Obama says Syria chemical weapons attack threatens Israel, Jordan

Following release of American intelligence report that found the Assad regime responsible for chemical weapons attack in Damascus, Obama says the United States is looking at limited response, still in the planning process.

Barack Obama speaking about Syria crisis 370 (photo credit: REUTERS/Kevin Lamarque)
Barack Obama speaking about Syria crisis 370
(photo credit: REUTERS/Kevin Lamarque)
WASHINGTON - US President Barack Obama said on Friday the chemical weapons attack in Syria threatened US allies Israel and Jordan and said his preference would have been for the international community to move forward on a response.
Obama said that he is "very clear" Americans are weary of war, but that he nevertheless fully intends on enforcing the world's ban on chemical weapons, vowing a response even if the United States must go it alone.
"It is not in the national security interest of the United States to ignore clear violations of these kinds of international norms," Obama said. "A lot of people think something should be done, but nobody wants to do it."
The president said that he was not entertaining a long military campaign in Syria.
"We are looking at the possibility of a limited, narrow act that would help make sure that not only Syria but others around the world understand that the international community cares about maintaining this international ban," Obama said.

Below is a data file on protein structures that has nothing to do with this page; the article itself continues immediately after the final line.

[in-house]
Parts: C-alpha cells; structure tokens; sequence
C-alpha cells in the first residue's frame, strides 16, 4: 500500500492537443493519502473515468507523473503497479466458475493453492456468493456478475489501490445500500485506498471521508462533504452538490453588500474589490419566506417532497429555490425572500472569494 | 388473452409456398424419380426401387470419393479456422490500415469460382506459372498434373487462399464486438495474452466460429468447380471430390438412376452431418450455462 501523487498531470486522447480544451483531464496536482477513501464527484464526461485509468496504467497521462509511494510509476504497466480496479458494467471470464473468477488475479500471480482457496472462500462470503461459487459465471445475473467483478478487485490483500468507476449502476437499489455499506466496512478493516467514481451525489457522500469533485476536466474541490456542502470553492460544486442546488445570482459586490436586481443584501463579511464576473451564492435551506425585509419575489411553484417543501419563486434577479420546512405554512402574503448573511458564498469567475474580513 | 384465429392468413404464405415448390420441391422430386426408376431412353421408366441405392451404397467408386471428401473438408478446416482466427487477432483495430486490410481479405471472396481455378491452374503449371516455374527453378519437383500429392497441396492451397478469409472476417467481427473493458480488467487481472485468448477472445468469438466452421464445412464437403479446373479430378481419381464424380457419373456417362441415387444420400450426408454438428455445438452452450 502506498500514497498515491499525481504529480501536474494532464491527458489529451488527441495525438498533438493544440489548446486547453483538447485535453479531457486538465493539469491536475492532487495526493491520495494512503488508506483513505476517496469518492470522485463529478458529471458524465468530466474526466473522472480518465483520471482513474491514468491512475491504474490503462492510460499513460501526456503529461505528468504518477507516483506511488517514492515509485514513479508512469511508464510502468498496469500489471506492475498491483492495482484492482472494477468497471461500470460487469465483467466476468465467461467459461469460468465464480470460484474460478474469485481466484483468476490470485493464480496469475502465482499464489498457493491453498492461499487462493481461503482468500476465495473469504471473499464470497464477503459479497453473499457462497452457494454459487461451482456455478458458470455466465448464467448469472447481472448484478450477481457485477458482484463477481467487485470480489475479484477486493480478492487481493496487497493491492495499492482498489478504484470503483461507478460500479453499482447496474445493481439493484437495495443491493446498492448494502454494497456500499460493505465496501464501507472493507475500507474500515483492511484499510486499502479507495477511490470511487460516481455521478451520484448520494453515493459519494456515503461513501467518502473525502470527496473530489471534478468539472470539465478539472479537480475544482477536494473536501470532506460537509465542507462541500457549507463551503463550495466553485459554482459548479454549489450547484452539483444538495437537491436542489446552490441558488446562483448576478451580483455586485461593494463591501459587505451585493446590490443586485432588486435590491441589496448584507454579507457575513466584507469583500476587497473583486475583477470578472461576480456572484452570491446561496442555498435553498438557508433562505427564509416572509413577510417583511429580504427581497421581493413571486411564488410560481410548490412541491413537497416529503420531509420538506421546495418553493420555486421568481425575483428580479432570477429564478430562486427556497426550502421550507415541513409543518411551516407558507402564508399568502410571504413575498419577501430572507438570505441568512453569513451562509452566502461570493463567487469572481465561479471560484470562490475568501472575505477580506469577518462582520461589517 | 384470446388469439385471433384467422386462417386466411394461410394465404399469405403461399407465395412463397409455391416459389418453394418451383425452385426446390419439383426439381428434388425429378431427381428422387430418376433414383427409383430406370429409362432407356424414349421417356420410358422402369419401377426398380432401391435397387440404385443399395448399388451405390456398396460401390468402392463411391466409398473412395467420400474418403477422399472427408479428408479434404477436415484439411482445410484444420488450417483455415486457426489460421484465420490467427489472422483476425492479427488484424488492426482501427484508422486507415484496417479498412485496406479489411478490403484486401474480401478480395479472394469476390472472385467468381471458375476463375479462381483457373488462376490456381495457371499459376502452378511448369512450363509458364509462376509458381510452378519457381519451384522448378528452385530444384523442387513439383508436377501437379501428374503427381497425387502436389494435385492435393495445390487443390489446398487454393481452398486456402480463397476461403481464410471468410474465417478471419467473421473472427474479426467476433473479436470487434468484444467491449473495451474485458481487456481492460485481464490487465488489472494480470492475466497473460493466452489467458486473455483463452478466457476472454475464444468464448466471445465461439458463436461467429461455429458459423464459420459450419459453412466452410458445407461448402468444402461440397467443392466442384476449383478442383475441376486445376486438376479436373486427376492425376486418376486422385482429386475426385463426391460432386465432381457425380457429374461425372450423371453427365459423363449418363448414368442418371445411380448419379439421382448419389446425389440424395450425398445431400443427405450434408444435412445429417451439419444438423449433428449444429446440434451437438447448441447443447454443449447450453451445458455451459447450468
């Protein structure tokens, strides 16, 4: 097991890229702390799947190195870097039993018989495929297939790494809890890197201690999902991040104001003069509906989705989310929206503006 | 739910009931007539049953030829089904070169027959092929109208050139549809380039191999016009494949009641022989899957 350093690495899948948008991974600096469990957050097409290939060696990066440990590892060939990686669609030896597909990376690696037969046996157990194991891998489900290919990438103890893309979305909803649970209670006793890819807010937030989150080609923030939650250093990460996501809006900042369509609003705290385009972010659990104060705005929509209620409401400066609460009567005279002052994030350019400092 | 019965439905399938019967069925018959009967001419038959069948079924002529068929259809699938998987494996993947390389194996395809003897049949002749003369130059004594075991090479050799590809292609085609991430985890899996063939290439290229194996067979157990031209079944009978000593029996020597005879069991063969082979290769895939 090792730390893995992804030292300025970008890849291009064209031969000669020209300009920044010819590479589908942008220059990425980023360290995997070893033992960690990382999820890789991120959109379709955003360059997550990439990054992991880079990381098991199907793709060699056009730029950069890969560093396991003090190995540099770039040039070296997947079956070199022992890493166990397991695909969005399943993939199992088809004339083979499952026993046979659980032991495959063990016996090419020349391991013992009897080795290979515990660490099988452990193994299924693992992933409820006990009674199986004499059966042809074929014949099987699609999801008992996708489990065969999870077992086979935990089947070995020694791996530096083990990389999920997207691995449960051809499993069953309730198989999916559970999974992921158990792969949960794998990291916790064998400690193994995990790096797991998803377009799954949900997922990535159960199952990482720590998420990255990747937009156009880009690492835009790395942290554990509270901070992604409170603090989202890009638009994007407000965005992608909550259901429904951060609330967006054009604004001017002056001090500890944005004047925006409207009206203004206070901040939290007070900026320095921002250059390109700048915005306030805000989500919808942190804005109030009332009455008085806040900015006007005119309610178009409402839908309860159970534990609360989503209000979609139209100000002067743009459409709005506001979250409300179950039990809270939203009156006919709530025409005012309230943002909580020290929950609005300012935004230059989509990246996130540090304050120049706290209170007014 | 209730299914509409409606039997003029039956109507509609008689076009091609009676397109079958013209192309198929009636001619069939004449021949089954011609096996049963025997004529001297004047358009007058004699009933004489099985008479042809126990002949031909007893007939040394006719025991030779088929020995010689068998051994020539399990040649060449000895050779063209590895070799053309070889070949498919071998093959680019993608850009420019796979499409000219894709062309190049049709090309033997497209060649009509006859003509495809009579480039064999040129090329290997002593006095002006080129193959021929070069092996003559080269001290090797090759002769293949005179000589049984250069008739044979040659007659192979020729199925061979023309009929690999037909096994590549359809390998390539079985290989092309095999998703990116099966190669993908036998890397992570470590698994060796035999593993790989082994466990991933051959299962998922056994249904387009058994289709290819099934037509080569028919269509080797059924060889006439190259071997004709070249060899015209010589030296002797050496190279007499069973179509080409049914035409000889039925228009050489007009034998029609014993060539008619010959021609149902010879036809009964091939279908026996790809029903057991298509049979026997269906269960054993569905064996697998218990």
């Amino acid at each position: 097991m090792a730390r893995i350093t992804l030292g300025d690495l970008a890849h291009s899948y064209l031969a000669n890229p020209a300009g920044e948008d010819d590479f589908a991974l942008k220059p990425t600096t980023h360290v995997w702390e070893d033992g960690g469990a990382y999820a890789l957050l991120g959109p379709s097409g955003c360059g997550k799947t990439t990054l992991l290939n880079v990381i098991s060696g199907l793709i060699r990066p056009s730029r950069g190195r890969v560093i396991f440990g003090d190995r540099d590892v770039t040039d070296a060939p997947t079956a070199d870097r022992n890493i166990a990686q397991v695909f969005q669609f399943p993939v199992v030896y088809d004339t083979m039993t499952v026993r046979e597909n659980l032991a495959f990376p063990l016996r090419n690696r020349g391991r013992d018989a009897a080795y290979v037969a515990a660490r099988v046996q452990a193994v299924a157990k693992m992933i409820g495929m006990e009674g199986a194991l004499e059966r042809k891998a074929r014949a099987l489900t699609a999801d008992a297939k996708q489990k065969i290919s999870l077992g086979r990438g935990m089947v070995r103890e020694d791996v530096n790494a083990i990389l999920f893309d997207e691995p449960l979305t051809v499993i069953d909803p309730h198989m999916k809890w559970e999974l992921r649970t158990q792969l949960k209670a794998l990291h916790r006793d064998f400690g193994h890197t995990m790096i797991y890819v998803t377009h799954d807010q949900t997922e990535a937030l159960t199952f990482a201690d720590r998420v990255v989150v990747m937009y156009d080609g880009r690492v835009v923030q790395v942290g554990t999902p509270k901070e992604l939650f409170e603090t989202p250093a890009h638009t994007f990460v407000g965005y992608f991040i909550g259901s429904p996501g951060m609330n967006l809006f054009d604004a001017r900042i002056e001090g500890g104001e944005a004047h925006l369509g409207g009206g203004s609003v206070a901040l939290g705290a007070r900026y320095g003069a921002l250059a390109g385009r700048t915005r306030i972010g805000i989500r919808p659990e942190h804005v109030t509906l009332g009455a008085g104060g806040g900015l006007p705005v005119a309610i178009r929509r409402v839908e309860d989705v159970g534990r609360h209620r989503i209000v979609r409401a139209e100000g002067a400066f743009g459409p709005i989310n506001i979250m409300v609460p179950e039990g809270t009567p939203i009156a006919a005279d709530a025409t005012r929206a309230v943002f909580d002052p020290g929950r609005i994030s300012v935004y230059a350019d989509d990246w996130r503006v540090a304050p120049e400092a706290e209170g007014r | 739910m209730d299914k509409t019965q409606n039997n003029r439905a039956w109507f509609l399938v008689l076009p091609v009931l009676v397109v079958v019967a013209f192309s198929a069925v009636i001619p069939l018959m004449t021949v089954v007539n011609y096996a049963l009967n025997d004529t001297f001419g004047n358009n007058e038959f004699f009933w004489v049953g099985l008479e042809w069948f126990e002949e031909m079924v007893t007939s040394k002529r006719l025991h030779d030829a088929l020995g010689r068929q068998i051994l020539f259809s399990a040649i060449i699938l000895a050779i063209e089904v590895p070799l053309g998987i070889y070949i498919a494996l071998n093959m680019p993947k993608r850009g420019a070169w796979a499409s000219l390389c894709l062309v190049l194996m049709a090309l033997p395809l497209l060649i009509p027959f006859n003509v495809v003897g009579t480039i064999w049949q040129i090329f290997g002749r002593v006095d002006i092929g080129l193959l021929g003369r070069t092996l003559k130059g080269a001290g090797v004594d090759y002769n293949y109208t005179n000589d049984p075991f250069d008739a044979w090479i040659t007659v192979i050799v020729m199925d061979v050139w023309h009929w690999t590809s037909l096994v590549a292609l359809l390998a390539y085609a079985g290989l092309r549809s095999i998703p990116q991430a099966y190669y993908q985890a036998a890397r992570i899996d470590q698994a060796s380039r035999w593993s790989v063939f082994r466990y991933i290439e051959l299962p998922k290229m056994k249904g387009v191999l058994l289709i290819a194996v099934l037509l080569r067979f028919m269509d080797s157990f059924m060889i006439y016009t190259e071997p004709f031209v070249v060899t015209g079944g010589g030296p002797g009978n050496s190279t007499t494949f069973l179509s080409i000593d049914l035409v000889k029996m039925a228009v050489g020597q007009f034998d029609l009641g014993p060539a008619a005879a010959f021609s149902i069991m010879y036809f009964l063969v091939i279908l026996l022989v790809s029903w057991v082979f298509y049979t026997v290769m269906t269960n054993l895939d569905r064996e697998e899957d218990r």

On Wednesday, Obama said the strike will be a "shot across the bow," likely targeting command and control units that are directly involved in the chemical weapons program.
The US has positioned warships in the Eastern Mediterranean, and its defense secretary Chuck Hagel says the army is "ready to go" if the president chooses to conduct a military strike.
Obama hopes to use an unclassified intelligence report released on Friday to make the case for retaliation against the Syrian government.
The report concludes the Assad regime was responsible for the August 21 chemical weapons attack in Damascus that killed 1,429 Syrian civilians, including 426 children.
"We can not accept a world where women and children and innocent civilians are gassed on a terrible scale," Obama told reporters at the White House.
Earlier on Friday, US Secretary of State John Kerry assured the American public a US response to chemical weapons use in Syrian would be "limited and tailored" and would not in any way resemble the US invasions of Afghanistan and Iraq, nor its intervention to help topple former Libyan dictator Muammar Gaddafi.
"It will not involve any boots on the ground. It will not be open-ended. And it will not assume responsibility for a civil war that is already well underway," Kerry said.
While urging the international community to act against the "crime against humanity" committed by the regime of Syrian President Bashar Assad, Kerry did not present any specifics on a US response and did not lay out a timetable for action.
Obama on Friday morning convened a meeting of his national security team, including Kerry and National Security Adviser Susan Rice, to discuss Syria, a White House official said.
Obama administration officials said the president was willing to go it alone, if necessary, after the British parliament voted late Thursday against a military strike intended to punish the Syrian government. France said on Friday it still backed action in Syria.
Polls show the public is largely opposed to US military action, and after the briefing some lawmakers said they were still not convinced of the need for it. Some questioned whether the Pentagon could afford to attack Syria after spending cuts imposed on the federal government earlier this year.
Administration officials are weighing their options on how to proceed, including possible missile strikes. Obama has said he does not want to get drawn into a protracted conflict, but wants to ensure that chemical weapons are not used again.